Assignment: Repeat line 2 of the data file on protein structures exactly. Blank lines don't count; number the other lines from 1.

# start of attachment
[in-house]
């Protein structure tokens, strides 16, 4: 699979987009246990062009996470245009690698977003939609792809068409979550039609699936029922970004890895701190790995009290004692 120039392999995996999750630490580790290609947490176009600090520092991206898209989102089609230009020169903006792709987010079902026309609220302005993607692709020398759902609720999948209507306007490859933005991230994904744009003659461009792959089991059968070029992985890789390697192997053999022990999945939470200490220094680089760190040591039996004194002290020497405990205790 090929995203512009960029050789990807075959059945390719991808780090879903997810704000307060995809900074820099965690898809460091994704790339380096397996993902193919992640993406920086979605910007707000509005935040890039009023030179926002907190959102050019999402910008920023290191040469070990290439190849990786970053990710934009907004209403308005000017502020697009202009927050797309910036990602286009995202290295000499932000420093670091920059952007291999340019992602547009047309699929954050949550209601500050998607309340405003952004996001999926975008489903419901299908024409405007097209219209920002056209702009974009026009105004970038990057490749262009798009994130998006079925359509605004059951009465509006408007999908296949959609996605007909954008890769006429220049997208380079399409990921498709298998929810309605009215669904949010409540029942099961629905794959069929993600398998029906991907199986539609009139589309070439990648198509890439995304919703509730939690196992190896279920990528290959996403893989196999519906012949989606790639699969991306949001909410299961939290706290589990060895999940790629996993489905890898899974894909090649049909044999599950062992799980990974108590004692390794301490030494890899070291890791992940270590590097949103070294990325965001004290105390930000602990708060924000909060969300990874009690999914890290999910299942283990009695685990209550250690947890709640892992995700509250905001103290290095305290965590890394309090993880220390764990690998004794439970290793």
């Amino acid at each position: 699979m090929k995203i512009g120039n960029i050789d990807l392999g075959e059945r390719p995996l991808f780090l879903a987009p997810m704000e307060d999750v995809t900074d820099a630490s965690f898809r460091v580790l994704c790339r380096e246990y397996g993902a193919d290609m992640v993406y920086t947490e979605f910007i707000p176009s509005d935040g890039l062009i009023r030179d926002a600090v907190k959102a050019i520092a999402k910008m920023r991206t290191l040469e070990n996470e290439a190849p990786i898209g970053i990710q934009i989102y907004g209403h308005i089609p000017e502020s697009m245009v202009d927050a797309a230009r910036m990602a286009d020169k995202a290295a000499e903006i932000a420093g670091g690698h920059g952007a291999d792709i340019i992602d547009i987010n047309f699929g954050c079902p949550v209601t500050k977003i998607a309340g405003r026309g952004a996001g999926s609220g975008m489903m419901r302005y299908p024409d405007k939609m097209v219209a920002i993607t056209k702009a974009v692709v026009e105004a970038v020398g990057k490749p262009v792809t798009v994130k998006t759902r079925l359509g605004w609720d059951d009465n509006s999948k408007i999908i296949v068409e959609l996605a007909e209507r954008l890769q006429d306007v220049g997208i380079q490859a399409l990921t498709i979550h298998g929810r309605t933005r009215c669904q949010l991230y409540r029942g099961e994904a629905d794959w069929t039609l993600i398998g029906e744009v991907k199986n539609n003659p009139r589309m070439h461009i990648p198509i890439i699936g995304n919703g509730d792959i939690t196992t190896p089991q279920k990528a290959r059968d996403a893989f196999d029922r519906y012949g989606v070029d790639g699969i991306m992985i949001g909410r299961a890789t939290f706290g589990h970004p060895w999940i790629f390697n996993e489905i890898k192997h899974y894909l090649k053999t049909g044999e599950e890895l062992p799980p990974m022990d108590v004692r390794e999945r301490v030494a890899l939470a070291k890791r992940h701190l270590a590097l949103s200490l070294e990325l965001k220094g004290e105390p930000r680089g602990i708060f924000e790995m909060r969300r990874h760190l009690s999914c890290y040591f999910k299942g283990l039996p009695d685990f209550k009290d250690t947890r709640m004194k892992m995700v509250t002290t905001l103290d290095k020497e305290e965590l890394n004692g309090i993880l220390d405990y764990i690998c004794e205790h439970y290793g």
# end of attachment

């Protein structure tokens, strides 16, 4: 699979987009246990062009996470245009690698977003939609792809068409979550039609699936029922970004890895701190790995009290004692 120039392999995996999750630490580790290609947490176009600090520092991206898209989102089609230009020169903006792709987010079902026309609220302005993607692709020398759902609720999948209507306007490859933005991230994904744009003659461009792959089991059968070029992985890789390697192997053999022990999945939470200490220094680089760190040591039996004194002290020497405990205790 090929995203512009960029050789990807075959059945390719991808780090879903997810704000307060995809900074820099965690898809460091994704790339380096397996993902193919992640993406920086979605910007707000509005935040890039009023030179926002907190959102050019999402910008920023290191040469070990290439190849990786970053990710934009907004209403308005000017502020697009202009927050797309910036990602286009995202290295000499932000420093670091920059952007291999340019992602547009047309699929954050949550209601500050998607309340405003952004996001999926975008489903419901299908024409405007097209219209920002056209702009974009026009105004970038990057490749262009798009994130998006079925359509605004059951009465509006408007999908296949959609996605007909954008890769006429220049997208380079399409990921498709298998929810309605009215669904949010409540029942099961629905794959069929993600398998029906991907199986539609009139589309070439990648198509890439995304919703509730939690196992190896279920990528290959996403893989196999519906012949989606790639699969991306949001909410299961939290706290589990060895999940790629996993489905890898899974894909090649049909044999599950062992799980990974108590004692390794301490030494890899070291890791992940270590590097949103070294990325965001004290105390930000602990708060924000909060969300990874009690999914890290999910299942283990009695685990209550250690947890709640892992995700509250905001103290290095305290965590890394309090993880220390764990690998004794439970290793």